In operation, the photographer selects desired exposure parameters such as shutter time and aperture as if conventional photographic film were being employed in the camera unit 10 and activates a shutter release button on the camera unit 10 in order to capture an image of a scene. An electronic representation of the scene being imaged is captured by the CCD imager employed by the DC3 or DM3 camera back upon activation of the shutter release button, the electronic representation of the scene is digitized, and the digitized image data is transferred to a framestore provided in the storage unit 12 for temporary storage. The image data is supplied from the framestore to the LCD monitor 13 for display, allowing the user to determine whether the desired scene was properly captured. Thus, the user is able to immediately proof the captured image to determine whether the scene was properly framed or if additional exposures are required. If the user is satisfied, the image data is transferred from the framestore to the disc drive for storage.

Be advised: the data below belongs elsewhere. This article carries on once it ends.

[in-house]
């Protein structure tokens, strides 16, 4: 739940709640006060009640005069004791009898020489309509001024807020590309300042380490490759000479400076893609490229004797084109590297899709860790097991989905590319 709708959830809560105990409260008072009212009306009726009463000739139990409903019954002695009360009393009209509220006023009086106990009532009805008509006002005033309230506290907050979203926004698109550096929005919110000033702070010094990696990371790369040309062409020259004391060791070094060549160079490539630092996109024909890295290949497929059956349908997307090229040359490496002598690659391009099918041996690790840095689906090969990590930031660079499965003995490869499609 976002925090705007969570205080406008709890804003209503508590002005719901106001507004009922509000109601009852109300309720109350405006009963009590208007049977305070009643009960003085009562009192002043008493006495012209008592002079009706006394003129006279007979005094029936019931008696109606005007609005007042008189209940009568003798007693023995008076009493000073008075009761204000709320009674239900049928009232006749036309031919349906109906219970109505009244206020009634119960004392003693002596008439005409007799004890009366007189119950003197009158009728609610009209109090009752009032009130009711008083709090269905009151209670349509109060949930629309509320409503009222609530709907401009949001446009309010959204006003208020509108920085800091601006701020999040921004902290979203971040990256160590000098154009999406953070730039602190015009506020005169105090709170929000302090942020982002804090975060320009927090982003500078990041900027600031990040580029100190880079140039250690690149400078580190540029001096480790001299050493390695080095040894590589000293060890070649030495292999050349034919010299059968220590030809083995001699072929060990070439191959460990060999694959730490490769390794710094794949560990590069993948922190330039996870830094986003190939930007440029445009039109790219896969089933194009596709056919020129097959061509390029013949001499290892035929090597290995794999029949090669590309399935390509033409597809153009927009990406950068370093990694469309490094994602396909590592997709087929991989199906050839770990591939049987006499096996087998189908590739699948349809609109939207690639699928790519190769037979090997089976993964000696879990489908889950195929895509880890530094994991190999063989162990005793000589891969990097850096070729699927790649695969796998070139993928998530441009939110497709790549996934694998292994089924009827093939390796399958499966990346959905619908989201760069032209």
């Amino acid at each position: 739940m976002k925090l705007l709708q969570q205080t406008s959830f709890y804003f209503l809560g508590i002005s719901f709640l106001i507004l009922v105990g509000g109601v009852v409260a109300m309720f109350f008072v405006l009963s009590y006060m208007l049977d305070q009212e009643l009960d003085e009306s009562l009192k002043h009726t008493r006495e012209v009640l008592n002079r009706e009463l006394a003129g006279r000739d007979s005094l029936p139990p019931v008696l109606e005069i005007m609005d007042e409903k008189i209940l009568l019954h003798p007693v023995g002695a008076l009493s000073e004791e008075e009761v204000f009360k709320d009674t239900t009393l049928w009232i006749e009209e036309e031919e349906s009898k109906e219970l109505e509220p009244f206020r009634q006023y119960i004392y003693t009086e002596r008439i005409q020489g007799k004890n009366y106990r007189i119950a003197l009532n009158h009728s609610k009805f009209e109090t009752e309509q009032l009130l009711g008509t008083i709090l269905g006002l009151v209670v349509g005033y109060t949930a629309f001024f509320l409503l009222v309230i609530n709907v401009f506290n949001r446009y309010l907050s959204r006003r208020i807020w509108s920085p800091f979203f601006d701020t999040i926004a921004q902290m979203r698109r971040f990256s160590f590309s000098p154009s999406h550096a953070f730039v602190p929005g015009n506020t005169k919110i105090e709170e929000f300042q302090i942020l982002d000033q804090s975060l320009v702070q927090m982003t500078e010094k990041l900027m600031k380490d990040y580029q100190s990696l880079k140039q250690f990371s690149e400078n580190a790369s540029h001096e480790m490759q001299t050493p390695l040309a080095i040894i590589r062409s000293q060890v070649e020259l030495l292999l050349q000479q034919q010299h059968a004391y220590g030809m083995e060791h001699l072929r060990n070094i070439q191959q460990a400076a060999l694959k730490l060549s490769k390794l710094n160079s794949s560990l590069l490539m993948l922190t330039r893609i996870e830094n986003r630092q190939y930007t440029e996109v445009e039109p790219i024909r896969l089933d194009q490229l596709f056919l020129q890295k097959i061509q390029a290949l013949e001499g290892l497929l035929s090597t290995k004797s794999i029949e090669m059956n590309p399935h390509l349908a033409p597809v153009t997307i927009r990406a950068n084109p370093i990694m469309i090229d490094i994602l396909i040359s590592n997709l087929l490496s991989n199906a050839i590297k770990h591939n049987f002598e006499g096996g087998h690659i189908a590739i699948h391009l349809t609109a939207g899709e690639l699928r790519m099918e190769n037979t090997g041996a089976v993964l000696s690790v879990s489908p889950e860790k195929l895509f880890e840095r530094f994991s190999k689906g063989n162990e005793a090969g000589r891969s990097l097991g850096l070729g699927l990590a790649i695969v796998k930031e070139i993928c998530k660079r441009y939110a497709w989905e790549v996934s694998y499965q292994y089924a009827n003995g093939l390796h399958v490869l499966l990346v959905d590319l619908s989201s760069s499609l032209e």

After a desired number of exposures are stored, the user can couple the framestore unit 12 to the first computer 14 in a local mode of operation and download the stored images from the framestore unit 12 to the first computer 14. The downloaded images may then be displayed on the first computer 14 for editing and proofing as required. Selected images can then be transmitted from the first computer 14 to the second computer 16 via the modems 18, 20 and telephone transmission line 22. The second computer 16 may be located, for example, at the publishing site of a magazine or newspaper. Thus, images captured by the photographer at a remote location can be quickly reviewed, edited and transmitted to the publication site.
In order to further reduce the delay associated with transmitting the image to the publication site, the storage unit 12 can be directly linked to the telephone transmission line 22 in a remote mode of operation to directly transmit the stored images to the second computer 16. The intermediate step of downloading the image data to the first computer 14 can therefore be avoided. It will be understood that other forms of transmission including wireless transmission, for example via a satellite link, or fiber optic cables can also be employed to transmit the selected images in place of the telephone transmission line 22 if desired.